Those whose business it is to operate services in buildings under performance contracts are proving their capabilities. Michael Hardware looks at the evolution of energy-performance contracts.
The efficient running of buildings is almost never the core business of the occupants or the owners. Instead it is often viewed more as a rather complex and burdensome overhead they would rather not have to deal with. Many do not — outsourcing the entire process to building-services and facilities-management companies, some increasingly using energy-performance contracts (EPCs) through a growing number of energy specialist FM companies.
EPCs come in various forms, combining energy supply with energy efficiency — in effect using wasted energy to fund the reduction of energy costs and carbon emissions.
The Empire State Building in New York was recently refurbished under an EPC, and the approach has actually been used across Europe quite successfully since the mid-1990s.
EPCs have been around in the UK for a similar length of time.
Petbow Cogeneration, then part of British Gas, introduced a CHP discount energy purchase scheme in the mid-1990s whereby the customer bought the heat and power at a set price, with the capital cost being recovered over the period of the contract.
Ener-G launched its ‘pay-as-you-save’ energy-performance contract model over a decade ago. This energy supply-based approach was similar to Petbow’s, offering guaranteed prices for the supply of heat and power with no capital outlay from the customer. Ener-G has extended its guaranteed-savings contracts into building energy management and control systems as well as lighting systems, on a similar basis.
E.ON has another very similar scheme and recently contracted with Newham University Hospital for a 6-year EPC guaranteeing a level of energy saving and carbon reduction within a fixed budget. The project is expected to pay for itself within seven years and cut the hospital’s carbon emissions by 3000 t over the same period.
Norland launched its EPC service offering early last year. Gary Perry, director of sustainability, energy and projects at Norland Managed Services, one of the UK’s growing energy services specialist facilities management companies, said: ‘We have been overwhelmed by the level of interest in NorlandGreen. Our first success was being selected as a preferred supplier to provide energy-efficient lighting to members of the NHS Commercial Procurement Collaborative (NHSCPC). It is one of the largest framework agreements for energy-efficient lighting in UK history, allowing the 55 NHS Trust members of NHSCPC to benefit from our expertise in lighting and in providing performance guarantees for energy conservation measures through NorlandGreen.’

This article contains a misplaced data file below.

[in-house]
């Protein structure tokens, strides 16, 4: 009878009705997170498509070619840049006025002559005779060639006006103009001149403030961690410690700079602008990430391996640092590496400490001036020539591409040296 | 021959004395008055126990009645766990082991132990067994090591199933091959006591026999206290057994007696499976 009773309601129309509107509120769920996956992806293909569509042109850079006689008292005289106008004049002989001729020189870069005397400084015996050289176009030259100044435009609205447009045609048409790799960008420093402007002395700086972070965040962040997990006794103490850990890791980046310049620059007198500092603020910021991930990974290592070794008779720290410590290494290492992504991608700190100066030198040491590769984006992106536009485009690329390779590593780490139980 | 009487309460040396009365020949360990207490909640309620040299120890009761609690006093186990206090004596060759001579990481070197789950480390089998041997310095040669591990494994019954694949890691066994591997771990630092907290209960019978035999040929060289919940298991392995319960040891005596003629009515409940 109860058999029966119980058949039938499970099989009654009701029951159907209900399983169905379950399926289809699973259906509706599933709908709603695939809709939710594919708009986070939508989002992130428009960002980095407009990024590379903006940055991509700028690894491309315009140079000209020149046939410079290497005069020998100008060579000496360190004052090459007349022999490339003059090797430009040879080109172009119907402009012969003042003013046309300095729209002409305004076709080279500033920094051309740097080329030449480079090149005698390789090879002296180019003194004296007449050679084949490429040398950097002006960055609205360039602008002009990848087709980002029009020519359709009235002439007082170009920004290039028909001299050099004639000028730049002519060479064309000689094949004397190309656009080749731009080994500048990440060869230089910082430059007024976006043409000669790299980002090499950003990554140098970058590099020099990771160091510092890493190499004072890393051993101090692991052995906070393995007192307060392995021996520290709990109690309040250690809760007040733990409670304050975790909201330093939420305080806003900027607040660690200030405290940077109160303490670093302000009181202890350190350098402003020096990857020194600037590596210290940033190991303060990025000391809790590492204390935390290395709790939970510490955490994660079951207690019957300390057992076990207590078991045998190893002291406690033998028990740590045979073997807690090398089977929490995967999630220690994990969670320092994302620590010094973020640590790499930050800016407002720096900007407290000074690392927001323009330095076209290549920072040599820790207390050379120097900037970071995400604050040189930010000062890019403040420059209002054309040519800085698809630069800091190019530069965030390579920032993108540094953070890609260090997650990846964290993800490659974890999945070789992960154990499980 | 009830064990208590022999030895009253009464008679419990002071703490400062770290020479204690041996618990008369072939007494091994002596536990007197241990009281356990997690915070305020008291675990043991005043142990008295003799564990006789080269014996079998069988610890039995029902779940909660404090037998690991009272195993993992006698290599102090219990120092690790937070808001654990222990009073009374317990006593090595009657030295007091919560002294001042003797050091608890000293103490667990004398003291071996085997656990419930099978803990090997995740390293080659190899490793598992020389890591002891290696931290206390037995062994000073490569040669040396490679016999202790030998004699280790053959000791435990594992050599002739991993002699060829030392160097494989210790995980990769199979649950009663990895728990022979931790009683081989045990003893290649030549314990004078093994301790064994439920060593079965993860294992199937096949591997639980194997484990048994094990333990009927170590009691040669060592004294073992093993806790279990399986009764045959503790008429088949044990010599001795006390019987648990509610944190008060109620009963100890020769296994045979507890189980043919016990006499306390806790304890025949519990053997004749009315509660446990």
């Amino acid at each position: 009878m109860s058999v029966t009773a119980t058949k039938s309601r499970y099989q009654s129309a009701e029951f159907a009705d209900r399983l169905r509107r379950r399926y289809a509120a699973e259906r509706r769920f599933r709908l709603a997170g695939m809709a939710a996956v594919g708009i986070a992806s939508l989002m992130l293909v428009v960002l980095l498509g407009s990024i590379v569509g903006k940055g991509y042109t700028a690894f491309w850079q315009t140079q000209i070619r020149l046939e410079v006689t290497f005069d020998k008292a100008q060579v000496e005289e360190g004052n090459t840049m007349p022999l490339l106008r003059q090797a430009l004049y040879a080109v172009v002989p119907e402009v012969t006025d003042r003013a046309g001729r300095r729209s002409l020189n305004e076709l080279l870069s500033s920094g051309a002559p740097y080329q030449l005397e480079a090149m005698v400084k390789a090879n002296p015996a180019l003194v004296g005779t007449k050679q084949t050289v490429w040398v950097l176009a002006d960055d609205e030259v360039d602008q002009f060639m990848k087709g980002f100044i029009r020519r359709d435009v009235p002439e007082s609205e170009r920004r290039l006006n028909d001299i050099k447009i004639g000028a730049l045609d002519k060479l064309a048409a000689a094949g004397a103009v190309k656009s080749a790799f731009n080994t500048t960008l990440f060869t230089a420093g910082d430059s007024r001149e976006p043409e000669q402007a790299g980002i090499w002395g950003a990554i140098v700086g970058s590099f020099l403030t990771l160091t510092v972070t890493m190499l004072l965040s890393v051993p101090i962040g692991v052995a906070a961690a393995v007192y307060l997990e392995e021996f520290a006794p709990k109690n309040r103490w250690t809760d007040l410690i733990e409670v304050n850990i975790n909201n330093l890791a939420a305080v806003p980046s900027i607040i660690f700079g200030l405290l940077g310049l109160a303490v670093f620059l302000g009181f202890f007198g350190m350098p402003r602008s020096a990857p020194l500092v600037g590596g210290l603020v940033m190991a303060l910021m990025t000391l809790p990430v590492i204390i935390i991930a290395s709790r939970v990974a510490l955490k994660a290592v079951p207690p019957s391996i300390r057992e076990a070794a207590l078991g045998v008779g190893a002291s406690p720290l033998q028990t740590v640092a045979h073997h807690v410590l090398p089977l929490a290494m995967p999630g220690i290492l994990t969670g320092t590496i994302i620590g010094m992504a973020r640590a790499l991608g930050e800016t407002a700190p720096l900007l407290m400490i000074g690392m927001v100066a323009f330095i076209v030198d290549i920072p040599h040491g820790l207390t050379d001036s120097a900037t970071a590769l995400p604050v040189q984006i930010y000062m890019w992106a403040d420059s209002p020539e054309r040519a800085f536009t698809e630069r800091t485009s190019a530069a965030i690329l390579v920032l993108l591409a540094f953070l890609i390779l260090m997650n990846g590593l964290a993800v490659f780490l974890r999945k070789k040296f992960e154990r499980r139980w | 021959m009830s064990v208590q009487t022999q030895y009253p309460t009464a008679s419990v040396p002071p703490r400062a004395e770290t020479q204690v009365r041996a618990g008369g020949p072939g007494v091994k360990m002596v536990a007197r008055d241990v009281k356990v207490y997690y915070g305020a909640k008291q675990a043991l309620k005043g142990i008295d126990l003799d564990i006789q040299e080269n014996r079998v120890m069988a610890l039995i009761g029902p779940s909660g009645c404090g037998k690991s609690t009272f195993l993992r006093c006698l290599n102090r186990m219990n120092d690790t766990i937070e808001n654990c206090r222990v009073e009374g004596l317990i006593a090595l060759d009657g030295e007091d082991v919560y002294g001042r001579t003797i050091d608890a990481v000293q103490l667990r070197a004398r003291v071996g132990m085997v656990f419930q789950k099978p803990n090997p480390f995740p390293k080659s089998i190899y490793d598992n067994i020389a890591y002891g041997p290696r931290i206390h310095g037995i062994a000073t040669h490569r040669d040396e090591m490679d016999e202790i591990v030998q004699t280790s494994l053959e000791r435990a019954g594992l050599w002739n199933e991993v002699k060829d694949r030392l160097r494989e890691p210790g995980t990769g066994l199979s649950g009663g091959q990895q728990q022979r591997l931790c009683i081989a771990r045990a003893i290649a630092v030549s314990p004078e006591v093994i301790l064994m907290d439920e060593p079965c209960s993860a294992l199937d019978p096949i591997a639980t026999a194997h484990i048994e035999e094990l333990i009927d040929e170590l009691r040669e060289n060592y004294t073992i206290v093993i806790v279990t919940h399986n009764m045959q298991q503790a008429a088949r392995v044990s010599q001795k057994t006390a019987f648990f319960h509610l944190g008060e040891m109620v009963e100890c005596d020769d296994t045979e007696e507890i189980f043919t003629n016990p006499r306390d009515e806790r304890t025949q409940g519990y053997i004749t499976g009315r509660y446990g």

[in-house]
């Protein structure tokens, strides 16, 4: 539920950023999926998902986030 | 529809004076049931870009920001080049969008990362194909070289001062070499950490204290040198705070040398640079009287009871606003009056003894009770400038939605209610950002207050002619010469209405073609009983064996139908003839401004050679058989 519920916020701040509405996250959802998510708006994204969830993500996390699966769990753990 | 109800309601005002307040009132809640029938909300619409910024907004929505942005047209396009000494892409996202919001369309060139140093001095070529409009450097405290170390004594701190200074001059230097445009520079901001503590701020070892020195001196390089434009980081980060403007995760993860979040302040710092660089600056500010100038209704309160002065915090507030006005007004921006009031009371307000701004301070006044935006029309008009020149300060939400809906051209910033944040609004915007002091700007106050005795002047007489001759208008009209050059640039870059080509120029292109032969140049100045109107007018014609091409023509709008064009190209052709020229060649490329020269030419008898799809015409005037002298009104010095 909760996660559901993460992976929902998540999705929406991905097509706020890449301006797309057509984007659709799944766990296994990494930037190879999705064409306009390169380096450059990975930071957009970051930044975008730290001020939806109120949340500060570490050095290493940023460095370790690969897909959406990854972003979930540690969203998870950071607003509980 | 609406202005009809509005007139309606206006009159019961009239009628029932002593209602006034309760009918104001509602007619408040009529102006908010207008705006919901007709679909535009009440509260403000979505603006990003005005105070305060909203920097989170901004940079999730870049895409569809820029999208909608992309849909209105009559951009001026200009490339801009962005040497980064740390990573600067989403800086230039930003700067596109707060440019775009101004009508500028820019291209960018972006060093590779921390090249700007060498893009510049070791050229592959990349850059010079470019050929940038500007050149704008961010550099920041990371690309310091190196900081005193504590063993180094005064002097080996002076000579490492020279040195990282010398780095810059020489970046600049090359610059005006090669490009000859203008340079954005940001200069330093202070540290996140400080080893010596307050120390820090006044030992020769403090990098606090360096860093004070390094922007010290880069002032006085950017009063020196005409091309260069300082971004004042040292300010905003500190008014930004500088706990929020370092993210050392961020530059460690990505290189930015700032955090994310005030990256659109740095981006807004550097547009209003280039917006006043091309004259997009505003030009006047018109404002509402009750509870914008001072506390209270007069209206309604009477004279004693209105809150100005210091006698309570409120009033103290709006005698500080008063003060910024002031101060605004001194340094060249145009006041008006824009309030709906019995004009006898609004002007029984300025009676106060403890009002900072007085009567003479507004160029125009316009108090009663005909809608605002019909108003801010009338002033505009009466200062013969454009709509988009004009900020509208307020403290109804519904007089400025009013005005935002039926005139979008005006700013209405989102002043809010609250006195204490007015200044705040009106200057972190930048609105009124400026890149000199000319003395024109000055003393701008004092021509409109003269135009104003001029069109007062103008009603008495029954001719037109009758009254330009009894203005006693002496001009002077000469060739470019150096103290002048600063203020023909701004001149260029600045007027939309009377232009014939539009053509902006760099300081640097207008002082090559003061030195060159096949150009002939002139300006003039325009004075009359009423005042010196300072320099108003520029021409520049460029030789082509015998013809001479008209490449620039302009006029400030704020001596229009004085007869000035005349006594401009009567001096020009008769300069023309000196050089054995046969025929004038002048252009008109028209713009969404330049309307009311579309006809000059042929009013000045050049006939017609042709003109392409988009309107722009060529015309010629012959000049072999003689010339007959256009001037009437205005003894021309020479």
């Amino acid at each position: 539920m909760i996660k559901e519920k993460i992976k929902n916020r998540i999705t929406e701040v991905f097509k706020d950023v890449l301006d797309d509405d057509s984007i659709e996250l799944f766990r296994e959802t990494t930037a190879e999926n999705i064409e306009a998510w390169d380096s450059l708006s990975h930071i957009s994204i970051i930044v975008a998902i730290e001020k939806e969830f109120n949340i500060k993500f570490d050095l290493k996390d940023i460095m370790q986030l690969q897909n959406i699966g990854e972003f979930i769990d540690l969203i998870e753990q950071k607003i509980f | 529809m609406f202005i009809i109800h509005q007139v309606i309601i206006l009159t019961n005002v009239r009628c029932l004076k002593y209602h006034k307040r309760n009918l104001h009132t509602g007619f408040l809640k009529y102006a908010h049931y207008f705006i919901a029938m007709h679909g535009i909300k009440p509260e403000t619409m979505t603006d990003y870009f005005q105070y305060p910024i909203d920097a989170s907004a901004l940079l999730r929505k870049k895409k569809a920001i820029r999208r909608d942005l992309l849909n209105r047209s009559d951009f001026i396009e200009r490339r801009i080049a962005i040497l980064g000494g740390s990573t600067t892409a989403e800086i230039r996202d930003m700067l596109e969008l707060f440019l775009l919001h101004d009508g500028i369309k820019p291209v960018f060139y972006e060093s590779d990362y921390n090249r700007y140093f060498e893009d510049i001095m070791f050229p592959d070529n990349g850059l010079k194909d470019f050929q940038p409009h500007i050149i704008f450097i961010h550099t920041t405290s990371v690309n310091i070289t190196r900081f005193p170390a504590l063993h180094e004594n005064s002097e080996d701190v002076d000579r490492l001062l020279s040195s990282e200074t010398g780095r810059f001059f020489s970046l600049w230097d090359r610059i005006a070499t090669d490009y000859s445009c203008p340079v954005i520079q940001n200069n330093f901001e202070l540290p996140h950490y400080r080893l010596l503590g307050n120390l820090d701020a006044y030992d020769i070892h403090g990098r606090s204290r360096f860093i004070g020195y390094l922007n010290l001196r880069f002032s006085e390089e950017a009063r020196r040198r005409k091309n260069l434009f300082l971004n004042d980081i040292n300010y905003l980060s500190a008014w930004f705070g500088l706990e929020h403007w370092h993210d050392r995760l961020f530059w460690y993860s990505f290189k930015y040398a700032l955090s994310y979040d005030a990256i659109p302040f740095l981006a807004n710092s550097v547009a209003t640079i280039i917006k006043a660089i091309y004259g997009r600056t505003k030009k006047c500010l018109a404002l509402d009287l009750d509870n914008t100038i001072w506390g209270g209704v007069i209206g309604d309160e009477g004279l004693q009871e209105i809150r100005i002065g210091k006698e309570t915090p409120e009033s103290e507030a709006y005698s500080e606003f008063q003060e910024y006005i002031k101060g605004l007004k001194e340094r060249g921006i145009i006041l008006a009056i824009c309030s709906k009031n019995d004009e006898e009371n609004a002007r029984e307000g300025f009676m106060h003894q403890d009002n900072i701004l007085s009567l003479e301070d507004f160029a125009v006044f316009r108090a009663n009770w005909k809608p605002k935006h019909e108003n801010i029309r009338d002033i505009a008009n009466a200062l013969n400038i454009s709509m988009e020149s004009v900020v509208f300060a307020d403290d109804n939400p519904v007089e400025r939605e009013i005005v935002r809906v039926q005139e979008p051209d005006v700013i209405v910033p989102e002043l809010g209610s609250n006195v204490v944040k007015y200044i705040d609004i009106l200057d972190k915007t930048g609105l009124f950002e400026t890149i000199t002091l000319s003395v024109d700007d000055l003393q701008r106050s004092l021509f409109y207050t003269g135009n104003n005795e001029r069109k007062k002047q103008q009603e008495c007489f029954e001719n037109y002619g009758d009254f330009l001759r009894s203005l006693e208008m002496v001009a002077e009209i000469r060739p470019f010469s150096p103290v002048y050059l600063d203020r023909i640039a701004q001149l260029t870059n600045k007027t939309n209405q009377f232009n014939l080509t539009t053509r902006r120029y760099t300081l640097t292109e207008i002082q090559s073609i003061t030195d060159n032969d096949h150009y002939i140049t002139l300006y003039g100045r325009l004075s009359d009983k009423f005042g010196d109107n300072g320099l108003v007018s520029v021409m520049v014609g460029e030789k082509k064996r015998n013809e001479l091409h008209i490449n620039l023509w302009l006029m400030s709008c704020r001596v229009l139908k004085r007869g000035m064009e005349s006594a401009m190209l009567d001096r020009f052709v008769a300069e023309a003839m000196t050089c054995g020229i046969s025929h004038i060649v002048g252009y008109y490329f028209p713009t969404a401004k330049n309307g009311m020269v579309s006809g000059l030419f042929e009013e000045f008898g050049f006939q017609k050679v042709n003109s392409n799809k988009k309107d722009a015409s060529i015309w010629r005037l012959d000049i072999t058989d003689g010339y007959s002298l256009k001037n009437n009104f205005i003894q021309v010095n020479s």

MITIE, another major facilities, property and asset management company, has been offering EPCs for over four years. Mike Tivey, managing director of its asset-management division, predicts that this is a path that will be increasingly trodden. He said: ‘We are getting more and more requests to go through an EPC, both from public and private clients.
‘Building services and energy are non-core activities for many clients. Offering to guarantee energy costs for a set period below those they are already paying is a “no brainer” in most cases.
‘We operate an EPC at the Royal Free Hospital in Hampstead which provided savings from day one, and guarantees savings of £850 000 per year.’
But some would argue that the evolution of the EPC in the UK commercial-property sector has been quite slow and that no company has yet achieved a panacea solution to ignite the market.
John Field, vice president of the Chartered Institution of Building Services Engineers (CIBSE), views EPCs as a ‘silver bullet’. He said: ‘EPCs are very much like the development of the Apple; we all know what it should be like, but someone has to make it work.
‘EPCs are very much in the evolutionary stage, but when someone gets it right, like the iPod, then the rest of the industry will have a model to try to emulate.’
Neil Pennell, head of sustainability and engineering at Land Securities, the UK’s largest property company, does not currently use EPCs, although he is looking for the opportunity to try the approach. He said: ‘EPCs are mainly being used in the public sector, as there is a split incentive within the large commercial rental market. Retrofitting existing buildings using EPCs to improve performance benefits the energy users, which are the tenants and not the landlords. What incentive is there for the landlord unless the tenants agree to fund the EPC? In addition, trying to get agreement to an EPC across a multi-tenanted site can be extremely complex.
‘However, where there is a strong landlord and tenant relationship or if a site is to be redeveloped or refurbished, then there are opportunities for EPC models to work very effectively.’
Neil Pennell is also chair of the Retrofit Working Group of the Better Building Partnership. It has produced a toolkit for low-carbon retrofitting, and is currently looking at the challenges for EPCs in the private sector.
Gary Perry of Norland feels that the industry does have very effective EPC models that already work across both the private and public sectors, and the approach will continue to grow. ‘EPCs guarantee cost savings, have cost certainty and are low risk. These are significant incentives to convince a growing number of owners and occupiers of the merits of this approach,’ he said.
Thus, perhaps, outsourcing through an energy-performance contract could be a credible quick-fix option to optimise energy usage and improve the energy efficiency of a building.